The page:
Wednesday, February 08, 2017

This is the example a leader should set?

Our new president continues to be hard to understand or believe. Still, the ease with which people can push his buttons can be entertaining.

Honestly, I'm partly horrified and partly pleased with every silly thing that sets off a Trump storm. The pleasure comes from the fact that few people deserve the irritation more than he (that, and it keeps him from doing more damaging things with that time). The horror is fueled by the example he's setting. How many millions think this kind of childish behavior is acceptable in an adult? I don't believe that leaders used to be without flaws--far from it--but there were certain expectations and levels of respect that were understood to be a requirement of such positions.

But this behavior? The way this man behaves would have gotten me in trouble as a child, let alone as an adult. My parents weren't old fashioned in most ways. In fact, they were very open, accepting people, but they did expect certain standards to be observed, particularly in public. For example, when I was a kid, I was taught that if I were lost or in trouble, I should look for a police officer. And then there's that title, police officer. I remember once using the term "cop," and I was nicely but quite firmly reminded that this is a person who works to protect the rest of us and is entitled to respect. I was to say police officer. RESPECT mattered.

Okay, that example may be a little out of date--different times--but respect still matter. Certain levels of civility and respect are vital. In the latest Trump bad behavior, he is showing his disdain for the courts, because judges have dared question the Constitutionality of his actions. This is unspeakably damaging to the Republic. No president before this one would do this. He is signaling to millions that it's okay to disrespect the judiciary. Not that judges don't make bad decisions--no one is perfect--but respect for the courts' role is vital. The three branches must respect each other's role.

This man isn't fit to be president. Anyone who could act as he does is simply unfit. So keep torturing him via Twitter and wherever else. He deserves every bit of it! Sadly, none of that is going to measure up to the damage he may be doing to our country!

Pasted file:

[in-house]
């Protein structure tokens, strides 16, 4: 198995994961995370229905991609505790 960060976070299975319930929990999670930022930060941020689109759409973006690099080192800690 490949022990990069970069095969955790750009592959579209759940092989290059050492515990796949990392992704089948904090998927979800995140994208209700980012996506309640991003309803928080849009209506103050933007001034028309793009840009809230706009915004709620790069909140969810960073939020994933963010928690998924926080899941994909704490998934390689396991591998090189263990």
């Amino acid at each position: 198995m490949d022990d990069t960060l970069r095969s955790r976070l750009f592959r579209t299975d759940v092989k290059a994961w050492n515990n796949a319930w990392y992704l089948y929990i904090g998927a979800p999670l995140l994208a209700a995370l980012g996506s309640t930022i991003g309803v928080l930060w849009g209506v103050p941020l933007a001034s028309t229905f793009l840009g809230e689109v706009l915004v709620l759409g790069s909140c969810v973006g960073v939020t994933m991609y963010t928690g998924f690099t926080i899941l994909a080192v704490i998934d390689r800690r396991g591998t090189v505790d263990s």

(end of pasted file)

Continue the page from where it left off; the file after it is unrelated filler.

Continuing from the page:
Sunday, February 05, 2017

Sources of satisfaction

As you may know, I lost my job about 8 months ago. Nothing I did to deserve it. My CEO retired, and the new one wanted to bring in her own people. I (and some other people) were in the way. That's life, unfortunately.

Since then, I've been looking for work. Given my experience and credentials, prior periods of unemployment (like when St. Vincent's went bankrupt and we all got laid off) were relatively short. A month or so. Not this time!

I've had some nibbles, but really very few interviews for this much time. No new job, either. Along the way, Marc and I talked about my starting my own business. I'd certainly seen others do the same.

So I went through the process to create an LLC for some protection, got myself insured, and I'm figuring out what to market and how. Luckily, my husband is a marketing guru!

Did I mention that it's unnerving and depressing to be unemployed? And every rejection for a job is a rejection of you as a person? Maybe I shouldn't take it that way, but that's how it feels!

Half our income is gone, but we've been careful over the years, so we're not buried in debt. Our care is being rewarded now. We have to budget much more carefully, but we're okay!

Back to the main thought behind this post--in the midst of disappointment, frustration and self-doubt, working on this business idea has been a real mood booster. We don't have the first penny of business yet, but building a structure and watching it come together has made me feel so much better!

All I'm doing this evening, as I watch the Super Bowl in the background, is sketching out more of the services we can provide, and it's so satisfying to see it down on paper! Not doing business yet, but I'm getting something done. That's enough for now!

Sunday, January 15, 2017

Maybe there is no complete healing

Marc has told me many times that grief over the loss of a dear loved one is something you get through but you never really get over. He may be right.